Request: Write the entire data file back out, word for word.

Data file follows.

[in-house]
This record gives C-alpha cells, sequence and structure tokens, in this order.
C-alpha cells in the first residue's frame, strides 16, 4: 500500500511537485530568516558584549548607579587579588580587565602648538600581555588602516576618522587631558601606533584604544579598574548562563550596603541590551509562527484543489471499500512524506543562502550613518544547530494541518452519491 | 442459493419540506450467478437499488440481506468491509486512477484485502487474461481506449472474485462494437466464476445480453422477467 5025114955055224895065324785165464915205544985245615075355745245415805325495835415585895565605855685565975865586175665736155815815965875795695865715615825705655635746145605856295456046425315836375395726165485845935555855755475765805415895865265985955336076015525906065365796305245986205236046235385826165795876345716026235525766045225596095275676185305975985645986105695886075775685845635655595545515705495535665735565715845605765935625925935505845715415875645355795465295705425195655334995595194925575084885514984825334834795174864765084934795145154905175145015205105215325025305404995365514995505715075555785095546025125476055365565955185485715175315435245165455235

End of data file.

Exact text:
[in-house]
This record gives C-alpha cells, sequence and structure tokens, in this order.
C-alpha cells in the first residue's frame, strides 16, 4: 500500500511537485530568516558584549548607579587579588580587565602648538600581555588602516576618522587631558601606533584604544579598574548562563550596603541590551509562527484543489471499500512524506543562502550613518544547530494541518452519491 | 442459493419540506450467478437499488440481506468491509486512477484485502487474461481506449472474485462494437466464476445480453422477467 5025114955055224895065324785165464915205544985245615075355745245415805325495835415585895565605855685565975865586175665736155815815965875795695865715615825705655635746145605856295456046425315836375395726165485845935555855755475765805415895865265985955336076015525906065365796305245986205236046235385826165795876345716026235525766045225596095275676185305975985645986105695886075775685845635655595545515705495535665735565715845605765935625925935505845715415875645355795465295705425195655334995595194925575084885514984825334834795174864765084934795145154905175145015205105215325025305404995365514995505715075555785095546025125476055365565955185485715175315435245165455235